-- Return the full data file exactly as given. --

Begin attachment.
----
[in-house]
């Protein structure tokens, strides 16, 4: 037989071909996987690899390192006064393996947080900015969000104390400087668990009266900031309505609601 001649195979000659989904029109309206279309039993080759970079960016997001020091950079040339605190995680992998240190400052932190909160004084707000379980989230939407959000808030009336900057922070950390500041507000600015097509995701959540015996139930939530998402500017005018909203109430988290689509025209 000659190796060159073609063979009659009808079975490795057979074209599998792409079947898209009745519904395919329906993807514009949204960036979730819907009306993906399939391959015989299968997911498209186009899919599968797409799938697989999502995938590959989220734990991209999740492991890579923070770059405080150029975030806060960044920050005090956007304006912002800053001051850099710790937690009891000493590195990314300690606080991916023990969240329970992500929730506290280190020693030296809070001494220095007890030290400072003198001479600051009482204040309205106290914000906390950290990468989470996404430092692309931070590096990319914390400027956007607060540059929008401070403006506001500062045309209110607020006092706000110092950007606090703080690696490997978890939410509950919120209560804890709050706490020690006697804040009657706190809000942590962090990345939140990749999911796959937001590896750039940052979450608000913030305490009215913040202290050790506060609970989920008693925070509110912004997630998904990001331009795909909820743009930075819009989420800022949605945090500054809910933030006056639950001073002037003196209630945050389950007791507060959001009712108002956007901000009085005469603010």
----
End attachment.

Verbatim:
[in-house]
């Protein structure tokens, strides 16, 4: 037989071909996987690899390192006064393996947080900015969000104390400087668990009266900031309505609601 001649195979000659989904029109309206279309039993080759970079960016997001020091950079040339605190995680992998240190400052932190909160004084707000379980989230939407959000808030009336900057922070950390500041507000600015097509995701959540015996139930939530998402500017005018909203109430988290689509025209 000659190796060159073609063979009659009808079975490795057979074209599998792409079947898209009745519904395919329906993807514009949204960036979730819907009306993906399939391959015989299968997911498209186009899919599968797409799938697989999502995938590959989220734990991209999740492991890579923070770059405080150029975030806060960044920050005090956007304006912002800053001051850099710790937690009891000493590195990314300690606080991916023990969240329970992500929730506290280190020693030296809070001494220095007890030290400072003198001479600051009482204040309205106290914000906390950290990468989470996404430092692309931070590096990319914390400027956007607060540059929008401070403006506001500062045309209110607020006092706000110092950007606090703080690696490997978890939410509950919120209560804890709050706490020690006697804040009657706190809000942590962090990345939140990749999911796959937001590896750039940052979450608000913030305490009215913040202290050790506060609970989920008693925070509110912004997630998904990001331009795909909820743009930075819009989420800022949605945090500054809910933030006056639950001073002037003196209630945050389950007791507060959001009712108002956007901000009085005469603010």